A set of slides detailing Qualcomm's (NASDAQ:QCOM) upcoming Snapdragon 820 processor aimed at high-end smartphones and tablets recently hit the Web, courtesy of Weibo (via Engadget). The slides indicate that the Snapdragon 820 will bring substantial improvements over Qualcomm's Snapdragon 810, which began rolling out in devices earlier this year.
Let's take a look at some of the chip's purported specifications and what this might mean for the mobile chip giant.
Loaded for bear
The slides indicate that the chip will be built on a 14-nanometer FinFET manufacturing technology (presumably from Samsung (NASDAQOTH: SSNLF)), which the company says will bring "significant power/thermal improvements over 20-nanometer."
Snapdragon 820 will feature four of its custom-designed CPU cores code-named Hydra, which the slides indicate deliver a "35% performance improvement" (presumably over the Cortex A57 inside of the Snapdragon 820). In addition, the chip will apparently pack an Adreno 530 GPU, which the slide says will deliver an additional 40% graphics performance as well as a more than 30% reduction in power consumption.
The chip will also feature a host of other features such as decode of 4K video streams at 60 frames per second, as well as both 10-bit HEVC and VP9 decode support.
Finally, the chip is said to include a Category 10 LTE-Advanced modem integrated with the applications processor.
When will it arrive?
Qualcomm has publicly said that the Snapdragon 820 will begin sampling in the second half of 2015, and there's even speculation that Qualcomm will be hosting a "special event" to publicly reveal the specifications of the chip (which might suggest that sampling has begun or is imminent).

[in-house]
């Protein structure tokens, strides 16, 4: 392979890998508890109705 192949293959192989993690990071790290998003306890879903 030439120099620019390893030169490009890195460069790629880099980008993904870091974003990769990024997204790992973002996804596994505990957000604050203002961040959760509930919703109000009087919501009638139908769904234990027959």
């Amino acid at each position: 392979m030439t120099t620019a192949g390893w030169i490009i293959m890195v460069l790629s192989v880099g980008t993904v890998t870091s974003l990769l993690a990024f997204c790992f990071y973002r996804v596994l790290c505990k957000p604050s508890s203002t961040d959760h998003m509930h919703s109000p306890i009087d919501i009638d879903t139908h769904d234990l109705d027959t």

The leaked slides show that Qualcomm plans to get this chip into production by the end of the year for a roll-out in flagship devices in early 2016, so the above makes sense.
Will this fix things for Qualcomm?
Qualcomm's chip business has been struggling for a number of reasons, with two major -- and well-known -- ones being:
- Apple (NASDAQ:AAPL), which does not use Qualcomm applications processors, is grabbing meaningful share at the high-end of the smartphone market; and
- Samsung, which often uses Qualcomm-designed applications processors in some versions of its flagship Galaxy S/Note smartphones, shifted to using its own home-grown applications processor exclusively this cycle, materially impacting demand for Qualcomm's high-end applications processors.
A better applications processor in the form of the Snapdragon 820 is unlikely to do much to fix the first issue since I doubt that the Android vendors are losing premium share due to Apple's applications processors.
However, if the Snapdragon 820 proves to be a very competitive flagship-oriented processor (and the leaks suggest that it will be), then Qualcomm could win back spots inside of the flagship Samsung Galaxy S/Galaxy Note smartphones, improving both revenue and profitability (especially since higher-end chips are likely to carry higher-margins).
One more thing worth noting is that the slides indicate that the chip will be built on a 14-nanometer FinFET technology and makes no mention of also being built on a 16-nanometer technology. The fact that Samsung seems to be the sole manufacturer of these chips probably helps Qualcomm's odds of winning spots inside of Samsung flagship devices going forward.